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Wednesday, April 14, 1999 Published at 18:02 GMT 19:02 UK


Sex: The cold cure

The best way to fight off flu?

Regular sex could help to ward off colds and flu - but only in moderation.

Psychologists in Pennsylvania have shown that people who have sex once or twice a week get a boost to their immune systems.

Scientists can evaluate how robust our immune systems are by measuring levels of immunoglobulin A (IgA), an antigen found in saliva and mucosal linings.

IgA is the first line of defence against colds and flu. It binds to bacteria that invade the body, and then activates the immune system to destroy them.

Dr Carl Charnetski, of Wilkes University in Wilkes-Barre, and his colleague Frank Brennan investigated the effect that sex had on IgA levels.

They asked 111 Wilkes undergraduates, aged 16 to 23, how frequently they had had sex over the previous month. They also measured levels of IgA in the volunteers' saliva.

According to the New Scientist, the results showed that participants who had sex less than once a week had a tiny increase in IgA over those who abstained completely.

Those who had one or two sexual encounters each week had a 30% rise in levels.

But people who had very frequent sex - three times a week or more - had lower IgA levels than the abstainers.

Clifford Lowell, an immunologist at the University of California at San Francisco, said: "Sexually active people may be exposed to many more infectious agents than sexually non-active people.

"The immune system would respond to these foreign antigens by producing and releasing more IgA."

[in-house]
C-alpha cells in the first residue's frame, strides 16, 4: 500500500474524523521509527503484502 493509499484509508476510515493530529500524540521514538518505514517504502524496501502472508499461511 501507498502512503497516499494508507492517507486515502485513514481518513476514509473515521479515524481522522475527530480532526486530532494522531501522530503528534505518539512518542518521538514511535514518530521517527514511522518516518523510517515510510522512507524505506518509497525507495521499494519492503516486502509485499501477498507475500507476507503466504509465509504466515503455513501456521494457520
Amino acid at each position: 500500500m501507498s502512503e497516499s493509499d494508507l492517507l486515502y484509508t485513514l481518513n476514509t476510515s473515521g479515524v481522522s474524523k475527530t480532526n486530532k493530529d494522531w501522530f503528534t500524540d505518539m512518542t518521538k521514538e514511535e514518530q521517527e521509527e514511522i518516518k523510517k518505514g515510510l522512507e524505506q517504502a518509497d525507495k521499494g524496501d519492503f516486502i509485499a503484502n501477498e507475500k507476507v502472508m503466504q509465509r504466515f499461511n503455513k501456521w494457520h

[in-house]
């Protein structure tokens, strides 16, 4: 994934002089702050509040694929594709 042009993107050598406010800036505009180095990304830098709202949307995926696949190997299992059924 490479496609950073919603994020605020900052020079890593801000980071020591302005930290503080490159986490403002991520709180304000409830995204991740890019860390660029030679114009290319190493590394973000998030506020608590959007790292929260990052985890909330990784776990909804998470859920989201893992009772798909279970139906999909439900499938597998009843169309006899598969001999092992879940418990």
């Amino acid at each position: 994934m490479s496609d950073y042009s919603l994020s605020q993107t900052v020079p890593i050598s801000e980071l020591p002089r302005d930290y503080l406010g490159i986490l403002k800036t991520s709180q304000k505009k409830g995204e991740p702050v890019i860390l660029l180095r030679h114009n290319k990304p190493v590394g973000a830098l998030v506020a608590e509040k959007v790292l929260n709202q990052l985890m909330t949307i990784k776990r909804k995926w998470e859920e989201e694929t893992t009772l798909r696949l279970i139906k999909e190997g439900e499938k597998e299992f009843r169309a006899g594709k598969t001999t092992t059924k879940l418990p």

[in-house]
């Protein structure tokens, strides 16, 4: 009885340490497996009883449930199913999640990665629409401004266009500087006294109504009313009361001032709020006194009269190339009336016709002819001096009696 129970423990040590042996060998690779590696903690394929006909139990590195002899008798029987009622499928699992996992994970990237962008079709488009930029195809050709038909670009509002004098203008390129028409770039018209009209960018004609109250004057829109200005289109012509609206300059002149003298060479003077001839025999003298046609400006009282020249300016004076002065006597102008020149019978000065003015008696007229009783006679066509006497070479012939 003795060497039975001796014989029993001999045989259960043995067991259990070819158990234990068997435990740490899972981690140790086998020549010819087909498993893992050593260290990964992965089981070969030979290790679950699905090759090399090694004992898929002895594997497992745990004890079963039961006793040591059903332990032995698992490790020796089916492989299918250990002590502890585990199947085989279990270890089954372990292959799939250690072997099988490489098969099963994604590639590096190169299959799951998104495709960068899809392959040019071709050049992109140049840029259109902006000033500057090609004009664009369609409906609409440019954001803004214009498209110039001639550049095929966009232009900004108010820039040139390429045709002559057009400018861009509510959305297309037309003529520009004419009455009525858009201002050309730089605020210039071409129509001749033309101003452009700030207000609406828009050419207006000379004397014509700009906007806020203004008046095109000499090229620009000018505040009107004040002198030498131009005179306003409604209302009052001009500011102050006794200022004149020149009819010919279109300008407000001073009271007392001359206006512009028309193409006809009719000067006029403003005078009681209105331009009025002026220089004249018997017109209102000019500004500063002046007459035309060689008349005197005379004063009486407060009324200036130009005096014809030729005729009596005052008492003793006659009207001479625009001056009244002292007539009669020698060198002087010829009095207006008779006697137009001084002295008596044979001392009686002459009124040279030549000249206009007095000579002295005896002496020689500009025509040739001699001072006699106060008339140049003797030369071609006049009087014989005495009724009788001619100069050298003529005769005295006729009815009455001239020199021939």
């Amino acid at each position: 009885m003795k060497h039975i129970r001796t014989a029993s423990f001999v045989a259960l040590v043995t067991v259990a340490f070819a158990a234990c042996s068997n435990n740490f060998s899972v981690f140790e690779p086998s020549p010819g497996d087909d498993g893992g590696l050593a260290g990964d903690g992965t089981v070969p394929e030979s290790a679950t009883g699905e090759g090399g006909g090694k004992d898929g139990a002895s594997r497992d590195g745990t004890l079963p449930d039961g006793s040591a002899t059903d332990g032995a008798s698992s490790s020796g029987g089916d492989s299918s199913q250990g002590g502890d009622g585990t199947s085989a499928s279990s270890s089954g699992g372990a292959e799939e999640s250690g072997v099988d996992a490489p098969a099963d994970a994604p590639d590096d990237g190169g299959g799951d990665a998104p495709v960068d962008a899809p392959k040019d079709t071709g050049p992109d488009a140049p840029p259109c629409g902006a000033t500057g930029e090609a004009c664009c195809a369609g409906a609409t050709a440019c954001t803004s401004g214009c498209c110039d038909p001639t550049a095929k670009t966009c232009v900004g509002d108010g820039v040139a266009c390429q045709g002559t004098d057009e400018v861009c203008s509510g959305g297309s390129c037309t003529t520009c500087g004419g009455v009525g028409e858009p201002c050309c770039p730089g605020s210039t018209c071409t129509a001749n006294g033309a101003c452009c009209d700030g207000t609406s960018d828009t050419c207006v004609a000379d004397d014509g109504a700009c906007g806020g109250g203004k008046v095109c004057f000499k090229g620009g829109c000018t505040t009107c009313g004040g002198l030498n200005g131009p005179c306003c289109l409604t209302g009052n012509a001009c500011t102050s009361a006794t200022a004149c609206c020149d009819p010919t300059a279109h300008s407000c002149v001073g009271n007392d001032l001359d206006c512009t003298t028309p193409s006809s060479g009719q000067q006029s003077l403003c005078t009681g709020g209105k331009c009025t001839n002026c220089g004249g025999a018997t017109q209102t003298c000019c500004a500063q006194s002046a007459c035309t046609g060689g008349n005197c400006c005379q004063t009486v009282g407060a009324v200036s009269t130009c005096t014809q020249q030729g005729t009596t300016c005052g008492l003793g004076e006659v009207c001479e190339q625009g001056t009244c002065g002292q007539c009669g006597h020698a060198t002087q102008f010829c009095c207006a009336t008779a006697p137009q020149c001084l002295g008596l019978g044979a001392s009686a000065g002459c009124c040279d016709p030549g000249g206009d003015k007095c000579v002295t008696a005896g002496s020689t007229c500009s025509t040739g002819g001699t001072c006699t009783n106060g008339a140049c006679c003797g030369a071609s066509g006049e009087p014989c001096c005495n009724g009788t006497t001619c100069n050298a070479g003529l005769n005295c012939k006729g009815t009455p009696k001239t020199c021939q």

The reasons why more sexually active people did not experience a rise in IgA are less clear.

Dr Charnetski said: "My feeling is that the people in the very-frequent-sex group may be in obsessive or poor relationships that are causing them a lot of anxiety.

"We know that stress and anxiety make IgA go down."

Dr Douglas Fleming, who heads the Royal College of General Practitioners' influenza research unit in Birmingham, expressed doubts about the study.

"Have they considered the question that healthy people are more likely to have sex regularly anyway?" he asked.

Professor Ron Eccles, director of the Common Cold Centre in Cardiff, said it was not good science to equate IgA levels with the body's ability to fight off cold infections.

He said: "There are no general measures that can quantify resistence to infection.

"It is not impossible that sex has an effect on the body's ability to fight off cold, but it would be very difficult to substantiate that claim from this data."

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